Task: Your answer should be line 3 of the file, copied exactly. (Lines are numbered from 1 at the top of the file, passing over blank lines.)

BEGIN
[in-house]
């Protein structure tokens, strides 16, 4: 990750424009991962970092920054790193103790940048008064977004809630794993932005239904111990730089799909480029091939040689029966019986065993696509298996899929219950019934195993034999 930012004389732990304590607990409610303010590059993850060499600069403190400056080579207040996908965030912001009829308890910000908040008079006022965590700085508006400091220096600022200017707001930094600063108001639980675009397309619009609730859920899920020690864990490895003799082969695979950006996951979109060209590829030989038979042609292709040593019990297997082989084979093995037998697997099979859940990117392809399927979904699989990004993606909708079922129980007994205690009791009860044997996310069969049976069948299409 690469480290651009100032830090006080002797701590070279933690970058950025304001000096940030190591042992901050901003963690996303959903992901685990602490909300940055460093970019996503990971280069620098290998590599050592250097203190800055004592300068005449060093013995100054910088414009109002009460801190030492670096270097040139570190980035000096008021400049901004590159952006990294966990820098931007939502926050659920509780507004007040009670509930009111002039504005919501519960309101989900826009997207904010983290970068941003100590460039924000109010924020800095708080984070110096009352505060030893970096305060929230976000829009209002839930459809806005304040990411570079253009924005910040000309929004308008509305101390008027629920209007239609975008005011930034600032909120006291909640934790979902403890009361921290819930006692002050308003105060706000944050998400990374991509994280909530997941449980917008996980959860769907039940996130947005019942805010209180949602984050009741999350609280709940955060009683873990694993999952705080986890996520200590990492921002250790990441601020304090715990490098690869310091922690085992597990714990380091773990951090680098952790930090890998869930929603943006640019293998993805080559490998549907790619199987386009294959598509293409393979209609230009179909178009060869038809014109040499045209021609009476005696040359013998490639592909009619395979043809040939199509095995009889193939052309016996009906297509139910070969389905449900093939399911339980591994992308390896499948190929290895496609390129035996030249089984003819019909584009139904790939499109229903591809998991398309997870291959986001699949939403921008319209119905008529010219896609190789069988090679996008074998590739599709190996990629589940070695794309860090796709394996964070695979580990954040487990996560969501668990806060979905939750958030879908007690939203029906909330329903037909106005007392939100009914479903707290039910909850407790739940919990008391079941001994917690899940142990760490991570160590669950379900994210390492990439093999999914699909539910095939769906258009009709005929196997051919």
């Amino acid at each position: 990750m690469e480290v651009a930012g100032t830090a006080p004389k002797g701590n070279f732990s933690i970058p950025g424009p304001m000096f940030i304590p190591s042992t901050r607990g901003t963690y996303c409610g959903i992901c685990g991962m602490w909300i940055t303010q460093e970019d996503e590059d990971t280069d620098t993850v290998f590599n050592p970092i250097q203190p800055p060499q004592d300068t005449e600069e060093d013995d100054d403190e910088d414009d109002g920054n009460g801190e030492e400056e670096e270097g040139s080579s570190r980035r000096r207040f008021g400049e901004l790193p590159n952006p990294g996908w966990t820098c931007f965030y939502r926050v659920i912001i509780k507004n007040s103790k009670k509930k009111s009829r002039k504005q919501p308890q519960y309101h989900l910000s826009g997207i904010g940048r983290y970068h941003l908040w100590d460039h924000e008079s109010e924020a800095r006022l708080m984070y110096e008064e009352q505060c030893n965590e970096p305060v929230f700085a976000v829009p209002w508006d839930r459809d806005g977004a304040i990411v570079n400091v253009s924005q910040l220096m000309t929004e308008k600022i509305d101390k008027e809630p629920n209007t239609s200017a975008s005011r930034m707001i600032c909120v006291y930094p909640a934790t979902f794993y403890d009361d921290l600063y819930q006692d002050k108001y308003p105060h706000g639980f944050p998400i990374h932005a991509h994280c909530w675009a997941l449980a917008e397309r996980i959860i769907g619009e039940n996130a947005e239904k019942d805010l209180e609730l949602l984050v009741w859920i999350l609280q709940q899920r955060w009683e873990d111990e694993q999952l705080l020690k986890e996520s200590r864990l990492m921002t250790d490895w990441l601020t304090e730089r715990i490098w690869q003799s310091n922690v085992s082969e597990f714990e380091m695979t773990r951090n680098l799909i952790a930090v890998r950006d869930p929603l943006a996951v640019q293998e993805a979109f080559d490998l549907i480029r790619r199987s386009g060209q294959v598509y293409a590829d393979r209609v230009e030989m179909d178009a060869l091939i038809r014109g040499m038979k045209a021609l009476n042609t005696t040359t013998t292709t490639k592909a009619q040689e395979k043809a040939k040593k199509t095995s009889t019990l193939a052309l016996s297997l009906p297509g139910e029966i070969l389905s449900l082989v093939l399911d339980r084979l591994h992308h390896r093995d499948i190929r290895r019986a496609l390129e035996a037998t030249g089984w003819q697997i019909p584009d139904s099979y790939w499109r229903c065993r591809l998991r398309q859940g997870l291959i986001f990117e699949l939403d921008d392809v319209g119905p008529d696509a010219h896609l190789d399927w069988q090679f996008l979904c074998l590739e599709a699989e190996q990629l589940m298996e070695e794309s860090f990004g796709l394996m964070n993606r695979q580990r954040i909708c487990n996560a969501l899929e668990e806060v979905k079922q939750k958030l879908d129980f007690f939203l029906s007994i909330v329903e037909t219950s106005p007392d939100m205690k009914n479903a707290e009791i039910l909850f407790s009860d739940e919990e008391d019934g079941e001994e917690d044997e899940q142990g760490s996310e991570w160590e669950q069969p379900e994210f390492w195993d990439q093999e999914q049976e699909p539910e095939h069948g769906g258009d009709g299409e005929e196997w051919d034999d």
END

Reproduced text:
């Amino acid at each position: 990750m690469e480290v651009a930012g100032t830090a006080p004389k002797g701590n070279f732990s933690i970058p950025g424009p304001m000096f940030i304590p190591s042992t901050r607990g901003t963690y996303c409610g959903i992901c685990g991962m602490w909300i940055t303010q460093e970019d996503e590059d990971t280069d620098t993850v290998f590599n050592p970092i250097q203190p800055p060499q004592d300068t005449e600069e060093d013995d100054d403190e910088d414009d109002g920054n009460g801190e030492e400056e670096e270097g040139s080579s570190r980035r000096r207040f008021g400049e901004l790193p590159n952006p990294g996908w966990t820098c931007f965030y939502r926050v659920i912001i509780k507004n007040s103790k009670k509930k009111s009829r002039k504005q919501p308890q519960y309101h989900l910000s826009g997207i904010g940048r983290y970068h941003l908040w100590d460039h924000e008079s109010e924020a800095r006022l708080m984070y110096e008064e009352q505060c030893n965590e970096p305060v929230f700085a976000v829009p209002w508006d839930r459809d806005g977004a304040i990411v570079n400091v253009s924005q910040l220096m000309t929004e308008k600022i509305d101390k008027e809630p629920n209007t239609s200017a975008s005011r930034m707001i600032c909120v006291y930094p909640a934790t979902f794993y403890d009361d921290l600063y819930q006692d002050k108001y308003p105060h706000g639980f944050p998400i990374h932005a991509h994280c909530w675009a997941l449980a917008e397309r996980i959860i769907g619009e039940n996130a947005e239904k019942d805010l209180e609730l949602l984050v009741w859920i999350l609280q709940q899920r955060w009683e873990d111990e694993q999952l705080l020690k986890e996520s200590r864990l990492m921002t250790d490895w990441l601020t304090e730089r715990i490098w690869q003799s310091n922690v085992s082969e597990f714990e380091m695979t773990r951090n680098l799909i952790a930090v890998r950006d869930p929603l943006a996951v640019q293998e993805a979109f080559d490998l549907i480029r790619r199987s386009g060209q294959v598509y293409a590829d393979r209609v230009e030989m179909d178009a060869l091939i038809r014109g040499m038979k045209a021609l009476n042609t005696t040359t013998t292709t490639k592909a009619q040689e395979k043809a040939k040593k199509t095995s009889t019990l193939a052309l016996s297997l009906p297509g139910e029966i070969l389905s449900l082989v093939l399911d339980r084979l591994h992308h390896r093995d499948i190929r290895r019986a496609l390129e035996a037998t030249g089984w003819q697997i019909p584009d139904s099979y790939w499109r229903c065993r591809l998991r398309q859940g997870l291959i986001f990117e699949l939403d921008d392809v319209g119905p008529d696509a010219h896609l190789d399927w069988q090679f996008l979904c074998l590739e599709a699989e190996q990629l589940m298996e070695e794309s860090f990004g796709l394996m964070n993606r695979q580990r954040i909708c487990n996560a969501l899929e668990e806060v979905k079922q939750k958030l879908d129980f007690f939203l029906s007994i909330v329903e037909t219950s106005p007392d939100m205690k009914n479903a707290e009791i039910l909850f407790s009860d739940e919990e008391d019934g079941e001994e917690d044997e899940q142990g760490s996310e991570w160590e669950q069969p379900e994210f390492w195993d990439q093999e999914q049976e699909p539910e095939h069948g769906g258009d009709g299409e005929e196997w051919d034999d």